I reflected on whether my actions were to help others or for egotistical reasons, like attention-seeking behavior, for instance. Often, I find a bulk of the content I’ve published to be self-serving, made to get something from the viewer, even if it’s just a like or a comment. It’s something to satisfy this strong hunger for attention I had been cultivating over the years without realizing why I was doing it.

A long time ago (it feels like at this point), I made a daily vlog called “Living Off Autopilot” where it was my goal to not let my life just happen, but to actively participate in the day-to-day. At the time, I was severely dissociated from myself, nearing the end of my marriage, and grasping for handholds as I fell down the cliff face towards what I assumed was rock-bottom.

I had read plenty of books that were useful by that point where I wasn’t willing to feel like it was the end of the world. I wasn’t in a prisoner of war camp being tortured or in a concentration camp wondering which day might be my last, grasping onto hope from the sense of purpose derived from unfinished business awaiting me if I survived till the allies arrived. It was a situation of my own making.

I believed at the time that if money was an issue, it was because I wasn’t doing a good enough job saying no when requests for spending came up. I wasn’t able to see that it was used as a way to belittle my character, my self-worth, and force me into a spiraling depression. I had read so many books on becoming wealthy, saving money, investing, sales, etc., that I thought I could earn my way out of my situation.

But whenever money came available, I found it had already been spoken for and promised away. I contemplated hiding money to find some bit of hope in gaining freedom from what had by that point become a crippling hole of debt, right as I lost my job, right as family members were passing away from cancer, as we were shuffling from one place to another as our leases ran out. It was a life of constant and perpetual stress.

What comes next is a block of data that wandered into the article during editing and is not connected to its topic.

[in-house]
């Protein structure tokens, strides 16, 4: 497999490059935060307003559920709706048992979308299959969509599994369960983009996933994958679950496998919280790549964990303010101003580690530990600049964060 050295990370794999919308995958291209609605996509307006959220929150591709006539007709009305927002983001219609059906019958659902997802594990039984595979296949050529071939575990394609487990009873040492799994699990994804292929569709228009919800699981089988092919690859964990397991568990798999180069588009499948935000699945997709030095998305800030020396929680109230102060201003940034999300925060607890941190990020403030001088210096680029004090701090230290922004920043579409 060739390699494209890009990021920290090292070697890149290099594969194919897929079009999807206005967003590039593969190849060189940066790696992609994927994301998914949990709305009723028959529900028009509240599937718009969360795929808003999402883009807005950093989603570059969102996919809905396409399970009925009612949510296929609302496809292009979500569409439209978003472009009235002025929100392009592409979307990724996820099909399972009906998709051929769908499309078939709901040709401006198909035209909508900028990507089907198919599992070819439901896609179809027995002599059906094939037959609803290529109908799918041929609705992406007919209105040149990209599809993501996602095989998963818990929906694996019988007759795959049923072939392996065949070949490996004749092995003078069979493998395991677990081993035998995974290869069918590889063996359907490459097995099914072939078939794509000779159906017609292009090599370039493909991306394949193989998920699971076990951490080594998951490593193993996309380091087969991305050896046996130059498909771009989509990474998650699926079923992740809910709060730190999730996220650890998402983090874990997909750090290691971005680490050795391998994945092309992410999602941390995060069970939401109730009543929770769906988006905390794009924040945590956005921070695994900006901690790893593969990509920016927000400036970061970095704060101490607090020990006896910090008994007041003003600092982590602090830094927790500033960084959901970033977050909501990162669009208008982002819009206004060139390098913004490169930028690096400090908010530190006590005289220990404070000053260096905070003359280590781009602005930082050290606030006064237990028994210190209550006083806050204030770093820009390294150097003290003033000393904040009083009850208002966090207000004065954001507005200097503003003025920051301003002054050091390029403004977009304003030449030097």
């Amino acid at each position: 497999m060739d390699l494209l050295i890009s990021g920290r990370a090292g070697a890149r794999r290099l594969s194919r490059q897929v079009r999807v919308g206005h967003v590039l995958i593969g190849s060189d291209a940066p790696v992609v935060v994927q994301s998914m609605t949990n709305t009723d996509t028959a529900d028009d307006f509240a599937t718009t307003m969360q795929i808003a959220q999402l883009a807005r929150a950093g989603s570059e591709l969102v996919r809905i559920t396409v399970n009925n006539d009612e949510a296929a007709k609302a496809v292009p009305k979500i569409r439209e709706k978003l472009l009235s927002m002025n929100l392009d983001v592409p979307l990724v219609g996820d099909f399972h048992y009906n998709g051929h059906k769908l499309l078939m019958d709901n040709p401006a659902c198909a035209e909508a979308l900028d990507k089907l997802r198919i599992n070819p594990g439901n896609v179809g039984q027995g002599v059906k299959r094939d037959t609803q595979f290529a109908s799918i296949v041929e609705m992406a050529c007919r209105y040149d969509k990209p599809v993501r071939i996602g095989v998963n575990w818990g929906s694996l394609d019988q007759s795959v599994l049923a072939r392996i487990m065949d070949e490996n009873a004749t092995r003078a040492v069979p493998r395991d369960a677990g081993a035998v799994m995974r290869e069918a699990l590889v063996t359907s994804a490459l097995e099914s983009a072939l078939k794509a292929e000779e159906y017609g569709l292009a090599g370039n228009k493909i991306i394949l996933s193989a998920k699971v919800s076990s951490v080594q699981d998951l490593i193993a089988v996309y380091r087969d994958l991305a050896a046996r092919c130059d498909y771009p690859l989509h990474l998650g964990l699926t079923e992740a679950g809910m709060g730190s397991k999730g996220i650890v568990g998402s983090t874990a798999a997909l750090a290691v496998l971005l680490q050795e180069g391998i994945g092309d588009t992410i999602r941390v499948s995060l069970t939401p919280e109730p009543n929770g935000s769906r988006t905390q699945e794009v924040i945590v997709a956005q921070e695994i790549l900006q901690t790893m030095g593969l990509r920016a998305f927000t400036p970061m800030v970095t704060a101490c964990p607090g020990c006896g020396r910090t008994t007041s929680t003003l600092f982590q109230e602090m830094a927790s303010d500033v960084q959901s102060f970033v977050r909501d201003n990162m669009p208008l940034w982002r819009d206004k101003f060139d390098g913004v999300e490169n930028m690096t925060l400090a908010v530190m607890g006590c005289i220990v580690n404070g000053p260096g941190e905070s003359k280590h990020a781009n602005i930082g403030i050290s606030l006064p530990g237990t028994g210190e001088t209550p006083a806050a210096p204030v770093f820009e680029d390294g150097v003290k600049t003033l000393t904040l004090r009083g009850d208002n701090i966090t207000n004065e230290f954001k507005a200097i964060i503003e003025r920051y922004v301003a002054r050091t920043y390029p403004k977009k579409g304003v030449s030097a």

I lost essentially all of my connections with friends, and most of my family, during those years.

I wonder if that is what led to my insatiable desire to get recognition and admiration from my peers. Looking back through journals, it hasn’t always been there. It seems to have been a smoldering desire for a long time to become famous. But I never actually thought it would happen. I assumed I would be a successful businessperson, however. My misguided youth believed I’d be a millionaire by 25 and proclaimed as much to many people throughout the years.

It’s funny looking back from 33, knowing I’m only eight years past a deadline set by someone who didn’t know why they were setting that goal at the time. Seeing it from my current perspective, especially after just finishing Ego is the Enemy again for who knows how many times now, makes me wonder why I picked that number. Because at the time, that number meant success to me. At that time, money, and a large sum of it, was what I believed to be success.